As a few of you will know, in October 2010, I had Cyberknife Stereotactic Radiotherapy for skull mets. At that time my treatment was paid for by a Charity as my then PCT wouldn't pay for it (post code lottery and all that). After my treatment i resolved to campaign to make funding for this potentially life saving treatment more widely available for all cancer patients who needed it. As a result I helped set up a charity called:
www.ukcknetwork.co.uk and set up an online petition which has been signed by over 3000 people.
However i regret to say that funding has got markedly worse this year and I would like to explain why to help raise awareness, and hopefully inpire people to ask more questions about this from the powers that be.
Basically, up until the 1st April 2013, if a Consultant felt a patiient required treatment not routinely funded by the NHS such stereotactic radiotherapy ( Cyberknife or Gamma-knife), they would apply to the patients Primary Care Trust, and that PCT would then forward the application to a local Specialised Commissioning Group.
But this led to an unfair postcode lottery where funding decisions woud vary from one place to the other.
To counter the potcode lottery and ensure more consistent funding arrangements the Government set up a national commissioning group called NHS England, and now, since the 1st April 2013, all applications for individual funding are sent to them.
The problem is that since NHS England took over responsibility for funding from local Specialised only two types of cancer are now eligible for SBRT and SRT funding. These are Cerebral Metastases and Primary Inoperable Lung Cancer. Patients with any other type of cancer are ineligible.
The reason NHS England have adopted this funding policy is that they have followed the recommendations of a report published by the National Radiotherapy Implementation Group in 2010/2011. This report looked into the eficacy of SBRT and SRT, and concluded that funding of this treatment should be limited to Cerebral Cancer, and Primary Inoperable Lung Cancer. All other types of cancer, should be funded within a trial setting .
Thus the expectation was that the promise of funding would lead to more Trials and as more evidence became available to support funding for other cancers, the list of cancers eiligible for NHS funding would increase.
However The Government then handed over responsibility for overseeing evidence and recommending which cancers should join the list eligible for NHS funding to a group called the United Kingdom Stereotactic Ablative Radiotherapy Consortium.
Trouble is, they are not answerable to the Department of Health, and almost three years later, this group have yet to make any recommendations.
Why? you may ask. Because there is not a single Trial going on in the UK to evaluate stereotactic RT for other cancers.
An MP called Tessa Munt has repeatedly taken up cases of cancer patients who have been refused funding for SRT, and she recently raised a Parliamentary question to the Health Minister about this (which was reported in Hansard). I wa so disappointed with the Ministers reply that I added an annotation which will appear in the margins of Hansard. Hopefully someone will read it - but I won't hold my breath.
I have copied my Annotation at the bottom of this thread, for people to read it if they're interested
In the meantime I hope people realise that this policy is costing lives - and could effect anyone who irequires Cyberknife or Gamma-knife.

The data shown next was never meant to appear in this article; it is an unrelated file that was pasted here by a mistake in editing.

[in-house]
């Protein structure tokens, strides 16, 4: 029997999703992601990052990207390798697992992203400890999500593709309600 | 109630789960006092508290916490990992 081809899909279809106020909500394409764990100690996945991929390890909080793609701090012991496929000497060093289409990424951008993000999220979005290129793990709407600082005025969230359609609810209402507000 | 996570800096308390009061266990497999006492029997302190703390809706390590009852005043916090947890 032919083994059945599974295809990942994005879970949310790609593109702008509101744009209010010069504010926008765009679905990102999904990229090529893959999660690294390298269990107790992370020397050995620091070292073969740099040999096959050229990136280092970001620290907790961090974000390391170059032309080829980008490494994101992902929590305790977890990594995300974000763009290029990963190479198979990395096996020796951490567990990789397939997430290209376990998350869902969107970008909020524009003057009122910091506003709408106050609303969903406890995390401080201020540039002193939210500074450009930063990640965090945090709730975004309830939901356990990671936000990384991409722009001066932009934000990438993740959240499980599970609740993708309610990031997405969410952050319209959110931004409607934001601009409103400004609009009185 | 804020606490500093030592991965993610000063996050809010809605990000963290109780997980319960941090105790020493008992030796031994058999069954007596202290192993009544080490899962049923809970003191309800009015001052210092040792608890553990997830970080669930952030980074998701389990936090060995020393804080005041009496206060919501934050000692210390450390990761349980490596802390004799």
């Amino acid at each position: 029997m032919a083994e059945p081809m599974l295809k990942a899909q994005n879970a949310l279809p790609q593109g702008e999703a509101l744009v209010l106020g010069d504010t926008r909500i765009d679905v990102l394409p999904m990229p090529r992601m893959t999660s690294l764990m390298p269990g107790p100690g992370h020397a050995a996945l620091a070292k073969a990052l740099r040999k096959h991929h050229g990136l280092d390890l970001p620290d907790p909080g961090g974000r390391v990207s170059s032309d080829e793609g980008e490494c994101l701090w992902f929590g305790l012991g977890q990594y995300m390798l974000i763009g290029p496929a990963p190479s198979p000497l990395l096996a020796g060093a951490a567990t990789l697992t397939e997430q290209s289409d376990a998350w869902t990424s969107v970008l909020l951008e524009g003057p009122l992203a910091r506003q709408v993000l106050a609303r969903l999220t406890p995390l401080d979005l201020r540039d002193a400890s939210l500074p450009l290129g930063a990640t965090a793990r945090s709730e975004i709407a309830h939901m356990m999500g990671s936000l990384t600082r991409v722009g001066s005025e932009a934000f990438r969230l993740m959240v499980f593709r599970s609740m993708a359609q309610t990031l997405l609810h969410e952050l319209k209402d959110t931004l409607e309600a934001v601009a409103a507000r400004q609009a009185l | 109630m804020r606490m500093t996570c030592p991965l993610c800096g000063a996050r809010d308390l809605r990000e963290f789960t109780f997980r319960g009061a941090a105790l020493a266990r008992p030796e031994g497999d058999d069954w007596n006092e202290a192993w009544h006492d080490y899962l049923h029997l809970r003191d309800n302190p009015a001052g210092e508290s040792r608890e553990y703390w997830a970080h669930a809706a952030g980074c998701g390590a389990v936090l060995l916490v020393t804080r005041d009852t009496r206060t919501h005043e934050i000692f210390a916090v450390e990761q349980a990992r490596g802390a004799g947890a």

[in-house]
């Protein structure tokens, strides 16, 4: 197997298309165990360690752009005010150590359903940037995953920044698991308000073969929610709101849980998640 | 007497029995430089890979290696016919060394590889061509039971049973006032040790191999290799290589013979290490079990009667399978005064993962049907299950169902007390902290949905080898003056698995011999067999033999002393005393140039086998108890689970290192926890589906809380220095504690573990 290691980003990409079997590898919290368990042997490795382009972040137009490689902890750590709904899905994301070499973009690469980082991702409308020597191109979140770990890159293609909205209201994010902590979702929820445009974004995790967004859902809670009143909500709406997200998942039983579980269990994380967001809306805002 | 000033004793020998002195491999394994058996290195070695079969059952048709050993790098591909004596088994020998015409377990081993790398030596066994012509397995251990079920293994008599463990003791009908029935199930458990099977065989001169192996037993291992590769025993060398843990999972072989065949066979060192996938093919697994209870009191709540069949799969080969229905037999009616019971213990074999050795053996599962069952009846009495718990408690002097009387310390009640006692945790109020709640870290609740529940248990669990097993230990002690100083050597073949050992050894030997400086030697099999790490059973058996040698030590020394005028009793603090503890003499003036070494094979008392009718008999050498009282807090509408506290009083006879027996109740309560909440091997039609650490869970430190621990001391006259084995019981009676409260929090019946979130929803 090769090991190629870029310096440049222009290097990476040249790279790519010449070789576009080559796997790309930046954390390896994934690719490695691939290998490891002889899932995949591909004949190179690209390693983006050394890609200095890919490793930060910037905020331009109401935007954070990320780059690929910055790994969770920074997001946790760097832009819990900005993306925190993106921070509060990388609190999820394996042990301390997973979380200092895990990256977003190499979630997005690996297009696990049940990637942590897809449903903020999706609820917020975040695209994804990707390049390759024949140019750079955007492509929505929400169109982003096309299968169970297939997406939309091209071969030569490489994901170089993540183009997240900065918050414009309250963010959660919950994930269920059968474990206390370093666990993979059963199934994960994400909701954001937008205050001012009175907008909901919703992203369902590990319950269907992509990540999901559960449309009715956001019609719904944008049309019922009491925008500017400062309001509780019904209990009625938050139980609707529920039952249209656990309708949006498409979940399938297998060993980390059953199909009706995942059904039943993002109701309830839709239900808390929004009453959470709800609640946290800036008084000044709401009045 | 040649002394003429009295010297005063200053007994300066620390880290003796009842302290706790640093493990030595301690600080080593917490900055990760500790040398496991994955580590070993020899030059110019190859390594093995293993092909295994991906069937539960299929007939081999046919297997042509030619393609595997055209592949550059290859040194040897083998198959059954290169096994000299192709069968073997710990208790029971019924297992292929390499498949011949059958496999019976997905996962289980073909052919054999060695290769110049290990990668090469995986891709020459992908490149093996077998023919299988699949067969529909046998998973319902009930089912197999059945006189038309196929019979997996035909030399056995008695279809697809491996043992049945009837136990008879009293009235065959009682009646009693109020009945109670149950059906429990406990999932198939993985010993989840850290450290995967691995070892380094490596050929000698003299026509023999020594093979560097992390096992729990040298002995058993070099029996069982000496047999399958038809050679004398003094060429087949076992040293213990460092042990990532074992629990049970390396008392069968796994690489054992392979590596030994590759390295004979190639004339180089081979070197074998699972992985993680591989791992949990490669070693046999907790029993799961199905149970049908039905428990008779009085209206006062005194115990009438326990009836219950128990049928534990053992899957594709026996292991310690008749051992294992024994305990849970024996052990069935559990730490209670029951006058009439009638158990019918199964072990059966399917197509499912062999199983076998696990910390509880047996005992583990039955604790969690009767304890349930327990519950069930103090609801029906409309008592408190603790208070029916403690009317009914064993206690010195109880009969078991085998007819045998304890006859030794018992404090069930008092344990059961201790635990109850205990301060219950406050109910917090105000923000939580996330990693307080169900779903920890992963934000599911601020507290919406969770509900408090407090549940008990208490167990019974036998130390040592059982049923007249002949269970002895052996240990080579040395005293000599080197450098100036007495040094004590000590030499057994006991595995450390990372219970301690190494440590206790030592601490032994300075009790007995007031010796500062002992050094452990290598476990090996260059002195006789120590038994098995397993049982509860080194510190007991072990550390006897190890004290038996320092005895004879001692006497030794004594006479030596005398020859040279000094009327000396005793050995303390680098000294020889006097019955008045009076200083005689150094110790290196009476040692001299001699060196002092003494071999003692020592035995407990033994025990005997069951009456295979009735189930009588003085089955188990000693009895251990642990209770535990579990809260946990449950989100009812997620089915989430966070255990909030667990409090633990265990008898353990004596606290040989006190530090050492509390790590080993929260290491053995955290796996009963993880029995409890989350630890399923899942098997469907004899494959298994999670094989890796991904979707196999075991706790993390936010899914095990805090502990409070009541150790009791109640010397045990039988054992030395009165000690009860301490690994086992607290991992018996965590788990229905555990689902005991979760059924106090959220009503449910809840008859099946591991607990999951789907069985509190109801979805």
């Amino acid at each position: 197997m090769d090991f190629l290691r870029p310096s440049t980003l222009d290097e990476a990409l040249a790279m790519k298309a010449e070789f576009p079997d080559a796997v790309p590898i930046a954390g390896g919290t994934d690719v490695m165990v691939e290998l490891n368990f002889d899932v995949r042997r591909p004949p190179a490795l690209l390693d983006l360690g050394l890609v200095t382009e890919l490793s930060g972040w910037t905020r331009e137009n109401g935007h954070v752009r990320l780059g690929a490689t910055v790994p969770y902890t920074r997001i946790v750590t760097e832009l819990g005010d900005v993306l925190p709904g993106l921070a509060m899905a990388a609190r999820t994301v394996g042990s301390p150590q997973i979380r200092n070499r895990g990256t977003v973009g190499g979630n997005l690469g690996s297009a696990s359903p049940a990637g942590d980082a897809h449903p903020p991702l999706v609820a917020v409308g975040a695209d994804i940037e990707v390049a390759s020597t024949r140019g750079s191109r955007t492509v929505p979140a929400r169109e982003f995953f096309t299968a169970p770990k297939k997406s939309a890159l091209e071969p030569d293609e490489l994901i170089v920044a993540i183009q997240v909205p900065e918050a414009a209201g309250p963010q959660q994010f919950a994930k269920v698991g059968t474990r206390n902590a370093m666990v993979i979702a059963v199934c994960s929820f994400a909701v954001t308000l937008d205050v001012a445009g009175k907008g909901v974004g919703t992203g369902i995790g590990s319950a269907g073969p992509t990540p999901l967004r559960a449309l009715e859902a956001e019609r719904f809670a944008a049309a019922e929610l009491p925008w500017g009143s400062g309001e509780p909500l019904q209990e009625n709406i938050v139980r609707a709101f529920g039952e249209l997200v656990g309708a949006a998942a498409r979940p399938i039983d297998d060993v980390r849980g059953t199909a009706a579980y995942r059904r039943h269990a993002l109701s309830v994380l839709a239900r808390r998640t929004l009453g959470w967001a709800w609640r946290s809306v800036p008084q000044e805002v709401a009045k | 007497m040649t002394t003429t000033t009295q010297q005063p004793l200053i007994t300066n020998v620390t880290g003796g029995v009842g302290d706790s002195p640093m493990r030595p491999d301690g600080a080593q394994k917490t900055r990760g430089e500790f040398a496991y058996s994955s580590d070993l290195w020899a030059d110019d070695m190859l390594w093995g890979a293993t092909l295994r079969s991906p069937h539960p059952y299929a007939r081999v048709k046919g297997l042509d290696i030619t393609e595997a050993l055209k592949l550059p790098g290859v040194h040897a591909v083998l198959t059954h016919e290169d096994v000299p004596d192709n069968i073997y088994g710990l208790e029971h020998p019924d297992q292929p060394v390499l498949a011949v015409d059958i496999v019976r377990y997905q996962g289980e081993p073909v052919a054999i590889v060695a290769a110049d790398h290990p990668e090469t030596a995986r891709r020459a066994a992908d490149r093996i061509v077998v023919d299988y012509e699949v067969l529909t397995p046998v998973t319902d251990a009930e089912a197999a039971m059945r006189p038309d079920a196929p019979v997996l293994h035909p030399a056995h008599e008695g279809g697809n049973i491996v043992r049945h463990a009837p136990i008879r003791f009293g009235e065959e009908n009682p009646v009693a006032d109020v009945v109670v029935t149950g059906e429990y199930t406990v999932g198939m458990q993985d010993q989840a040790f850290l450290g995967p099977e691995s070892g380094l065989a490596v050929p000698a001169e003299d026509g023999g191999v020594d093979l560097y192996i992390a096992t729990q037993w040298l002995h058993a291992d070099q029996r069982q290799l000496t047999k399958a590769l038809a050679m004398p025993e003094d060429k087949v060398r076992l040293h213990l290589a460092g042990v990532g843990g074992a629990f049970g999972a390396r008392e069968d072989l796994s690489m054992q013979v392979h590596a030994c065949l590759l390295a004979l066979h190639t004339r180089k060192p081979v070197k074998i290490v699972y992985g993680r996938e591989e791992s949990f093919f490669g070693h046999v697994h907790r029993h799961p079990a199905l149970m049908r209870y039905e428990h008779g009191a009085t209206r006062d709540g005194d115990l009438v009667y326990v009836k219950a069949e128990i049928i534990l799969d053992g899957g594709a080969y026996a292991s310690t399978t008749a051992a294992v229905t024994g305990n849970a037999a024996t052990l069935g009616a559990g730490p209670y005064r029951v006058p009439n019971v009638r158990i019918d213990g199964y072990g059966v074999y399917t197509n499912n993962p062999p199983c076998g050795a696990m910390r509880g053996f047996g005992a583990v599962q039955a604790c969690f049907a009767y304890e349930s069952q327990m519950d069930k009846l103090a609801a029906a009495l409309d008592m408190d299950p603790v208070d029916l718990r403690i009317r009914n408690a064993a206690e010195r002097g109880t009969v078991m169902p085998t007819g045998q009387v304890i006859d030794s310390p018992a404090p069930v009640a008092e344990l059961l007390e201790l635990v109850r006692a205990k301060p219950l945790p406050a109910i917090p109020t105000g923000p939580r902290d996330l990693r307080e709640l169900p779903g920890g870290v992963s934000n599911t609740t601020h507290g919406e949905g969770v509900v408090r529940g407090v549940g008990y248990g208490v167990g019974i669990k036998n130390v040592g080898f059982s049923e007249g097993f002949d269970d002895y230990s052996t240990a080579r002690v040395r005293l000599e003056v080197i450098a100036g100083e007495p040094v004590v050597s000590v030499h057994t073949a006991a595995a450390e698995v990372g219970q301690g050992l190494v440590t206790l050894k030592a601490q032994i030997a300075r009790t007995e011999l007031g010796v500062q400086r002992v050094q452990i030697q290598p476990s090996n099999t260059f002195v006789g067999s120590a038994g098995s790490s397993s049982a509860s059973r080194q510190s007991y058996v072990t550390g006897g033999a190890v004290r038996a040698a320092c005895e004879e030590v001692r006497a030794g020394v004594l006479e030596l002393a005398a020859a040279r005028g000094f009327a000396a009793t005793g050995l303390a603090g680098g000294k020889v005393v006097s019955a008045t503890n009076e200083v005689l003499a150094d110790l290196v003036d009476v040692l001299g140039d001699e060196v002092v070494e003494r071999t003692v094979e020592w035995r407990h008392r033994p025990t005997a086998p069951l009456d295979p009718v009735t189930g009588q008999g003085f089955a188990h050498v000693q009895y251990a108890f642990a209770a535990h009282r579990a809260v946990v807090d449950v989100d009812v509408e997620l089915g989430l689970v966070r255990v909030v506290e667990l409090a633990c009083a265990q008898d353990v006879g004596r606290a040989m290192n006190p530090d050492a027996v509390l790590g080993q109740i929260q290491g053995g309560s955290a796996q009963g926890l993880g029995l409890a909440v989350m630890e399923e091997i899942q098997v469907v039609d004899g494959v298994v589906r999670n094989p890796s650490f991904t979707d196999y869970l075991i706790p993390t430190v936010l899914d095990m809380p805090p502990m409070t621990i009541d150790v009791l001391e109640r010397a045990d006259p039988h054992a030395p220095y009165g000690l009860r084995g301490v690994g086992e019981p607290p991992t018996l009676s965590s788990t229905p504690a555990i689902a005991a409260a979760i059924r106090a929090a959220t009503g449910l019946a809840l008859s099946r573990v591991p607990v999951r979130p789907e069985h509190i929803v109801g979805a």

If you don't believe me google the story of Nadejah Williams (which has been reported in several newspapers recently). Nadejah is a 23 year old young lady who has inoperable bowel cancer. Her Doctors have said her only chance is stereotactic radiotherapy, but despite two funding applications and an appeal, NHS England have refused funding and she has now been told she has just a few months to live.
Anyway this is my Hansard annotation for anyone interested:
Just not good enough Anna.
Since NHS England took over from local Specialised Commissioning Groups on the 1st April 2013, SBRT and SRT is now only funded for two types of cancer - Cerebral Metastases, and Primary Inoperable Lung Cancer.
This means that cancer patients with any other type of cancer cannot get NHS funding for SBRT or SRT. This is shocking because it is costing lives, and because SBRT and SRT are readily available for most types of cancer in nearly every other developed nation.
NHS England have based their funding policy concerning SBRT and SRT on a report published by the National Radiotherapy Implementation Group in 2010/2011. The report concluded that SRT and SBRT should be funded for Cerebral Metastastases and Primary inoperable Lung Cancer, and within a trial setting for all other types of cancer.
So there was always the expectation that as more evidence came along, other types of cancer would be funded.
But when will this be? We are told that recommendations to expand the types of cancer suitable for NHS funding has been delegated to The United Kingdom Stereotactic Ablative Radiotherapy Consortium. They apparently will look at any new evidence and make their recommendations. But when will this be and more to the point - given that there are no trials going on in the UK to establish new evidence, what will they base this on?.
Delegation is a reality of Government but some things are too important to delegate. Ultimately the Government are responsible for the NHS, and if the NHS cannot offer cancer patients life saving treatment because nobody is taking responsibility for what treatments are funded, the Government must step in to shake things up.